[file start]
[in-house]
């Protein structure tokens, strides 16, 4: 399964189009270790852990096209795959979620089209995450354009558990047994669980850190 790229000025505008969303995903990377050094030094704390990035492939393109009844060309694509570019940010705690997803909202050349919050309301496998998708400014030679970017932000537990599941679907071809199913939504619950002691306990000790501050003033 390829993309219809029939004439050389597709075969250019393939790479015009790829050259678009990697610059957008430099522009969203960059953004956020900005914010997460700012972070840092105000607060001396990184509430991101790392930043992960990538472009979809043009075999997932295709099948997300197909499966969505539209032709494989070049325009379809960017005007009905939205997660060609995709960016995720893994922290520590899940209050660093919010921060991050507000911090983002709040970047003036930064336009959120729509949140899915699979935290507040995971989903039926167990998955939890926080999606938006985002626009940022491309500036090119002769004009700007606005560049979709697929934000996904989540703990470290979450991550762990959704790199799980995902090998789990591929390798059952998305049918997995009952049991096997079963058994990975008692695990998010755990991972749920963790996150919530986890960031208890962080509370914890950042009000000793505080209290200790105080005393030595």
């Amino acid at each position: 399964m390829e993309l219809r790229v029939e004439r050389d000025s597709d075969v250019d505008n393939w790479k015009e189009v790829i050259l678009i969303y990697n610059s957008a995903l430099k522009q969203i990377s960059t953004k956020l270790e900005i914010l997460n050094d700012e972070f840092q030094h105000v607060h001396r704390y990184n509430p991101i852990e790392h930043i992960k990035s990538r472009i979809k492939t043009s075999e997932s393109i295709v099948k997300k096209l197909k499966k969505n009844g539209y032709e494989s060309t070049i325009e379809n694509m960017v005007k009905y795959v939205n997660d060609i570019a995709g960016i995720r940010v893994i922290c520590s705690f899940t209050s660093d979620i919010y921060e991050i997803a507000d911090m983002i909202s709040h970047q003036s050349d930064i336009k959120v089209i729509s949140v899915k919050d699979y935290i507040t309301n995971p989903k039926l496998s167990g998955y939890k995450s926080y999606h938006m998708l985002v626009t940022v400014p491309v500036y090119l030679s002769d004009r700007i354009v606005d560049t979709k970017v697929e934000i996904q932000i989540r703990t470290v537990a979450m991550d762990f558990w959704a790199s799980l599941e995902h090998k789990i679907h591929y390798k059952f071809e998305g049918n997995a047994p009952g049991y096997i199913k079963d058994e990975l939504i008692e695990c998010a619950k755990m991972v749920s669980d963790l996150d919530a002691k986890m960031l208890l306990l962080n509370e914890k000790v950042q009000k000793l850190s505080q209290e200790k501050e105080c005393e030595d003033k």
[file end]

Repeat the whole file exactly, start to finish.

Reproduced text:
[in-house]
């Protein structure tokens, strides 16, 4: 399964189009270790852990096209795959979620089209995450354009558990047994669980850190 790229000025505008969303995903990377050094030094704390990035492939393109009844060309694509570019940010705690997803909202050349919050309301496998998708400014030679970017932000537990599941679907071809199913939504619950002691306990000790501050003033 390829993309219809029939004439050389597709075969250019393939790479015009790829050259678009990697610059957008430099522009969203960059953004956020900005914010997460700012972070840092105000607060001396990184509430991101790392930043992960990538472009979809043009075999997932295709099948997300197909499966969505539209032709494989070049325009379809960017005007009905939205997660060609995709960016995720893994922290520590899940209050660093919010921060991050507000911090983002709040970047003036930064336009959120729509949140899915699979935290507040995971989903039926167990998955939890926080999606938006985002626009940022491309500036090119002769004009700007606005560049979709697929934000996904989540703990470290979450991550762990959704790199799980995902090998789990591929390798059952998305049918997995009952049991096997079963058994990975008692695990998010755990991972749920963790996150919530986890960031208890962080509370914890950042009000000793505080209290200790105080005393030595």
């Amino acid at each position: 399964m390829e993309l219809r790229v029939e004439r050389d000025s597709d075969v250019d505008n393939w790479k015009e189009v790829i050259l678009i969303y990697n610059s957008a995903l430099k522009q969203i990377s960059t953004k956020l270790e900005i914010l997460n050094d700012e972070f840092q030094h105000v607060h001396r704390y990184n509430p991101i852990e790392h930043i992960k990035s990538r472009i979809k492939t043009s075999e997932s393109i295709v099948k997300k096209l197909k499966k969505n009844g539209y032709e494989s060309t070049i325009e379809n694509m960017v005007k009905y795959v939205n997660d060609i570019a995709g960016i995720r940010v893994i922290c520590s705690f899940t209050s660093d979620i919010y921060e991050i997803a507000d911090m983002i909202s709040h970047q003036s050349d930064i336009k959120v089209i729509s949140v899915k919050d699979y935290i507040t309301n995971p989903k039926l496998s167990g998955y939890k995450s926080y999606h938006m998708l985002v626009t940022v400014p491309v500036y090119l030679s002769d004009r700007i354009v606005d560049t979709k970017v697929e934000i996904q932000i989540r703990t470290v537990a979450m991550d762990f558990w959704a790199s799980l599941e995902h090998k789990i679907h591929y390798k059952f071809e998305g049918n997995a047994p009952g049991y096997i199913k079963d058994e990975l939504i008692e695990c998010a619950k755990m991972v749920s669980d963790l996150d919530a002691k986890m960031l208890l306990l962080n509370e914890k000790v950042q009000k000793l850190s505080q209290e200790k501050e105080c005393e030595d003033k």